Lisa's Rich Chocolate Carmel Cupcake

king constantly, the caramel will bubble and rise. Add the butter and continue whisking over the heat until the caramel is smooth. Remove from the heat and stir in the vanilla extract. Chill the mixture to thicken.

Ganache:

  • 3 cups heavy cream (Substitute heavy coconut milk for creme if casein intolerant. Use only the cream. Discard liquid)
  • 24 ounces bittersweet chocolate chips (recommended: Ghirardelli 60% cocoa bittersweet chocolate chips)
  • Ice bath, in shallow bowl

 In a saucepan, heat the cream to scald. Add the chocolate chips. Stir the mixture until smooth. Chill on the ice bath until a spreadable consistency, stirring frequently. Frost the filled cupcakes with the ganache and garnish with the prepared rock sugar.

**** For gluten-free flour mix recipes check here
**** Alternate recipe from Lisa Cowden
**** Additional ganache options for the gluten and casein free diets

Gluten-Free Flour Mixes for Baking

Photo by Emily Carlin

 

You’ll find three options here for making your own gluten-free flour mixes. I opt for keeping two kinds on hand. We like the first recipe for cakes, cookies and lighter fare. The sorghum adds a nice texture and imparts a very good taste  without being overpowering. I substitute cornstarch for tapioca at times, with no real noticeable differences.  At times I’ll try out another cake-like variety and I’ll mix up a big batch of the middle recipe. As far as the latter recipe, we like that for breads, pizza crusts and biscuits or heavier or denser items. You’ll find masa harina in the Mexican section of most grocery stores and it’s wonderfully cheap (a boon for the budget of GF families.) You must store all GF flours in the fridge or freezer, as they can become rancid at room temperatures rather quickly. Keep them covered in large, tightly covered containers or ziplock bags.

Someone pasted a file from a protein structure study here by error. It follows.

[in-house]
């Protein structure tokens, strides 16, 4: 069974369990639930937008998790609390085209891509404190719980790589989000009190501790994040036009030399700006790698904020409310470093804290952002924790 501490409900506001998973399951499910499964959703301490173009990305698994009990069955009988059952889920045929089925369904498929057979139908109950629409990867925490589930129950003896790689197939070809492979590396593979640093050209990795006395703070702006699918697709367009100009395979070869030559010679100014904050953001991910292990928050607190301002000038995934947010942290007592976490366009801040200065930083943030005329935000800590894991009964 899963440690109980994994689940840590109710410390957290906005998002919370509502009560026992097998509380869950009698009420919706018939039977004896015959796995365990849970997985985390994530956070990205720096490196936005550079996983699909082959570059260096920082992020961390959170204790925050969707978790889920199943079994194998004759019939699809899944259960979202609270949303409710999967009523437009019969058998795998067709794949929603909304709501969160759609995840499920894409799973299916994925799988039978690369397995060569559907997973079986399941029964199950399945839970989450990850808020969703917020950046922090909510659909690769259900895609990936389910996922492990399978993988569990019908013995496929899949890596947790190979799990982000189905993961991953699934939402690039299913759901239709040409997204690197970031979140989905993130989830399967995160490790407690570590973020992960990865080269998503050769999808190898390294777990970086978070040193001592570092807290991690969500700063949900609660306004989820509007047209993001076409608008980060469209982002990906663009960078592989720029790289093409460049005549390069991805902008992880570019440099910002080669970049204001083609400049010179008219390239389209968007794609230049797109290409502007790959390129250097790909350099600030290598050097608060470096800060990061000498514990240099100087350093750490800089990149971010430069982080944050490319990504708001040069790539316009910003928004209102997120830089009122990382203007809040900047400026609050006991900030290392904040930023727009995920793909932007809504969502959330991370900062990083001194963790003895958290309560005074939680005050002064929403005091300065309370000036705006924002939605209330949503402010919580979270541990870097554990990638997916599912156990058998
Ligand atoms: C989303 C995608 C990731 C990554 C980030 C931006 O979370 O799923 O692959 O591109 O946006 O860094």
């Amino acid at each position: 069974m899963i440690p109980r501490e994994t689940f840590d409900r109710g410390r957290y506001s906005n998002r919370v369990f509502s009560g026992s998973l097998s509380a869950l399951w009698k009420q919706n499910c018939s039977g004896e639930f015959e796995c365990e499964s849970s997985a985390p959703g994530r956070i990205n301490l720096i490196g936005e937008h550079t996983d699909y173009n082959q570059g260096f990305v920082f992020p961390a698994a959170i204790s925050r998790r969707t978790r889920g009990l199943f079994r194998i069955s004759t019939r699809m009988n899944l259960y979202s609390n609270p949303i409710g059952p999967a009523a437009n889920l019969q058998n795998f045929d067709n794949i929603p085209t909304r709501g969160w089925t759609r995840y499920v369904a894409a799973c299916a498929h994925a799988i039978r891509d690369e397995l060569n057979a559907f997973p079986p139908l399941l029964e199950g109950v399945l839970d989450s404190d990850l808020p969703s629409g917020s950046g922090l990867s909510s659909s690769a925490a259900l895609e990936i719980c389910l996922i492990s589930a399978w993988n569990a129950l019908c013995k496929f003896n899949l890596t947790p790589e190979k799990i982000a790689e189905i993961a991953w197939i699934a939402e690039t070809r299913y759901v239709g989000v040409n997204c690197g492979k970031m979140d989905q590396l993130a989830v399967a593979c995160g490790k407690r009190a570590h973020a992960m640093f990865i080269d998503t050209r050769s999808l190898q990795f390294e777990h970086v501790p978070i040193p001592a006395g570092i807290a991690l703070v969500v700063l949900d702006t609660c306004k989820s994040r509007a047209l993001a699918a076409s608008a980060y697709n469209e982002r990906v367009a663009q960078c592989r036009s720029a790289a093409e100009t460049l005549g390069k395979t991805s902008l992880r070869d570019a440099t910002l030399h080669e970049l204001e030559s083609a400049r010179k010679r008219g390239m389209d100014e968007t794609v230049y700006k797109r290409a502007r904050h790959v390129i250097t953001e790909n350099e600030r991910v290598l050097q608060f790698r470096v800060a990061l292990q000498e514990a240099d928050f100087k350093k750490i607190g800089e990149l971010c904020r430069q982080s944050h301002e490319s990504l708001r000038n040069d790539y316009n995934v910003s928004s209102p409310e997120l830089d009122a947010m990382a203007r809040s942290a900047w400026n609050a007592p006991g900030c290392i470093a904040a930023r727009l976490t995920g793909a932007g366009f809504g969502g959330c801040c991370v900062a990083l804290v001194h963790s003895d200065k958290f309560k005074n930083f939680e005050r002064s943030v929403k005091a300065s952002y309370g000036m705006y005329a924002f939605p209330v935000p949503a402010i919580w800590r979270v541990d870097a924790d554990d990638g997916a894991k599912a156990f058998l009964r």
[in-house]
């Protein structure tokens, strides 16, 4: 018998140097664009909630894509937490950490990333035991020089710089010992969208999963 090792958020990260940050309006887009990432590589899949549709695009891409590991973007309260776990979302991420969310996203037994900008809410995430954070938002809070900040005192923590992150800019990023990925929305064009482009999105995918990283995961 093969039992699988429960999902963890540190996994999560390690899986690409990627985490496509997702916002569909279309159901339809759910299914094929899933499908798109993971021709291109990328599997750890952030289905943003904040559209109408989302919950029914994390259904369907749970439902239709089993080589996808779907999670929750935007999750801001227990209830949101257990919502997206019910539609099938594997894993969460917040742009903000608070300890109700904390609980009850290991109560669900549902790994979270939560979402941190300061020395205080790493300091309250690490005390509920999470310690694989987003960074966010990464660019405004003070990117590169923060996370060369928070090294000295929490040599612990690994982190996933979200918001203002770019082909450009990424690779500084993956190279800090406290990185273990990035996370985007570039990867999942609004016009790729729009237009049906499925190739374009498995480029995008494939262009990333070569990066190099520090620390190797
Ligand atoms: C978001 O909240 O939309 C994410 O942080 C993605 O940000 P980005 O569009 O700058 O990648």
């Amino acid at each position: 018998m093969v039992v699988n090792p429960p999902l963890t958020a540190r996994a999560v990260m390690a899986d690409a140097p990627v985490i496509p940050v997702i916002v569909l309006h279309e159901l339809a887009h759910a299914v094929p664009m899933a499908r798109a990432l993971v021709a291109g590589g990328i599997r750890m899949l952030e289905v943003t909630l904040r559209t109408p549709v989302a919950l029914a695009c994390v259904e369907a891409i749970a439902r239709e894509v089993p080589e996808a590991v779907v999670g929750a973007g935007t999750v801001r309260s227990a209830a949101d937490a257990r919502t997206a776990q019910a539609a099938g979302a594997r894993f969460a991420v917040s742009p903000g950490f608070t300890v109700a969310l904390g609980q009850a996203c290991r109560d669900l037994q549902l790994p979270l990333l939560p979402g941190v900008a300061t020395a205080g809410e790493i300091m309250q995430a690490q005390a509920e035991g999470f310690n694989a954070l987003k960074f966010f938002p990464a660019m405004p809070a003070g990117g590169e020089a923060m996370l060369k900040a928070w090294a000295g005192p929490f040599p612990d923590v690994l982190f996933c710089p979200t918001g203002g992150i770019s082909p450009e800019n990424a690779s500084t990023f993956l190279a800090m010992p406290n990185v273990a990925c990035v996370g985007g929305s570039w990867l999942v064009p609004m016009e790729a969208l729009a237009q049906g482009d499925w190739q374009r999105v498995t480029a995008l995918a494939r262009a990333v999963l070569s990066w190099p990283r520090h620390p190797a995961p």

Gluten Free Cake Flour Mix -From Gluten-Free Cooking School
1 part brown rice flour
1 part sorghum flour
1 part tapioca starch 

Gluten-Free Cake Flour Mix- From Gluten-Free Bay 

3 cups brown rice flour (fine ground)
1 cup potato starch (not potato flour)
1/2 cup tapioca flour
1 1/4 teaspoons guar gum ( I used xantham gum with equally good results) 

Sift ingredients together, combining thoroughly. Use in place of flour in cakes and other baked goods. Store in airtight container or ziploc bag in refrigerator. 

All-Purpose Gluten Free, Soy Free Flour Mix – From Gluten-Free Cooking Cooking School 

3 parts brown rice flour
3 parts cornstarch
2 parts sorghum flour
1 part masa harina or corn flour 

When baking gluten-free,  it’s likely you’ll need to add xanthan gum or guar gum to the recipe for the “elastic” quality that simulates normal consistency of baked goods-unless of course, the mix already has this added to it. (If you use a commercially made mix, check the package prior to using it in a recipe, as you definitely do NOT want to accidentally double or delete this ingredient.)